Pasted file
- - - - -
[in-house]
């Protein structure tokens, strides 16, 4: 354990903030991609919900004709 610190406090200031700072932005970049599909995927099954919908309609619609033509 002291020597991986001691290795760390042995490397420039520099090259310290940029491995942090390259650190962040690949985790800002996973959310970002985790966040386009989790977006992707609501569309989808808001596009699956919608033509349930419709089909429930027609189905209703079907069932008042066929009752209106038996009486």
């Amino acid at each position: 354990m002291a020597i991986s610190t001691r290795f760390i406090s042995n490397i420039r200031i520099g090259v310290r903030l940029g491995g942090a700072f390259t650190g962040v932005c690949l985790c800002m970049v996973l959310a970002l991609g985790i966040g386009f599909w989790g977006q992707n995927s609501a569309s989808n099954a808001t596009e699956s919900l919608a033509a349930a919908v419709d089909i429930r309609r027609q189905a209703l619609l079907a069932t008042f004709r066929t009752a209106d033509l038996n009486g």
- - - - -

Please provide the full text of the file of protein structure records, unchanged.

[in-house]
């Protein structure tokens, strides 16, 4: 354990903030991609919900004709 610190406090200031700072932005970049599909995927099954919908309609619609033509 002291020597991986001691290795760390042995490397420039520099090259310290940029491995942090390259650190962040690949985790800002996973959310970002985790966040386009989790977006992707609501569309989808808001596009699956919608033509349930419709089909429930027609189905209703079907069932008042066929009752209106038996009486």
């Amino acid at each position: 354990m002291a020597i991986s610190t001691r290795f760390i406090s042995n490397i420039r200031i520099g090259v310290r903030l940029g491995g942090a700072f390259t650190g962040v932005c690949l985790c800002m970049v996973l959310a970002l991609g985790i966040g386009f599909w989790g977006q992707n995927s609501a569309s989808n099954a808001t596009e699956s919900l919608a033509a349930a919908v419709d089909i429930r309609r027609q189905a209703l619609l079907a069932t008042f004709r066929t009752a209106d033509l038996n009486g």